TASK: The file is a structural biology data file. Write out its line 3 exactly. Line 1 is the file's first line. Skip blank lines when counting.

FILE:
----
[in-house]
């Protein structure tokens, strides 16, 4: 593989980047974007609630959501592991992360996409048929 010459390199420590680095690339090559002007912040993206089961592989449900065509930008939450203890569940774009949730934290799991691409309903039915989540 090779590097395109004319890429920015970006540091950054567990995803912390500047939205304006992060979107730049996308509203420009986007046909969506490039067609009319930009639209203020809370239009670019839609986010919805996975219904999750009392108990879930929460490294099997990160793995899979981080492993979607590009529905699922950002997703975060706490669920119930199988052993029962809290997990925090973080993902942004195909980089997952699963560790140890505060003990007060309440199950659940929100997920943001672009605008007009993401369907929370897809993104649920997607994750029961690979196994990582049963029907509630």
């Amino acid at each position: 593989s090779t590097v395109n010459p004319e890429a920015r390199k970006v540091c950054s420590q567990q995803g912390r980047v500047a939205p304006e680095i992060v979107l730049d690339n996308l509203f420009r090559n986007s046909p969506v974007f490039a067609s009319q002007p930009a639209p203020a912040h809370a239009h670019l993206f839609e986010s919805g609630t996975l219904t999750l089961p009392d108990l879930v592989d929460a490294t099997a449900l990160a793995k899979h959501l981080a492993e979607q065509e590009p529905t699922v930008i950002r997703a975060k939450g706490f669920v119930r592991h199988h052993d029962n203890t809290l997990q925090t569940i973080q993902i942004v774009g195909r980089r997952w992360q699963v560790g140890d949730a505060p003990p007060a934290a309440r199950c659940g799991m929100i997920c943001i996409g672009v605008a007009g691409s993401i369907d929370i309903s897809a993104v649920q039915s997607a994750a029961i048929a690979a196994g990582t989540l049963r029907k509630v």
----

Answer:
């Amino acid at each position: 593989s090779t590097v395109n010459p004319e890429a920015r390199k970006v540091c950054s420590q567990q995803g912390r980047v500047a939205p304006e680095i992060v979107l730049d690339n996308l509203f420009r090559n986007s046909p969506v974007f490039a067609s009319q002007p930009a639209p203020a912040h809370a239009h670019l993206f839609e986010s919805g609630t996975l219904t999750l089961p009392d108990l879930v592989d929460a490294t099997a449900l990160a793995k899979h959501l981080a492993e979607q065509e590009p529905t699922v930008i950002r997703a975060k939450g706490f669920v119930r592991h199988h052993d029962n203890t809290l997990q925090t569940i973080q993902i942004v774009g195909r980089r997952w992360q699963v560790g140890d949730a505060p003990p007060a934290a309440r199950c659940g799991m929100i997920c943001i996409g672009v605008a007009g691409s993401i369907d929370i309903s897809a993104v649920q039915s997607a994750a029961i048929a690979a196994g990582t989540l049963r029907k509630v």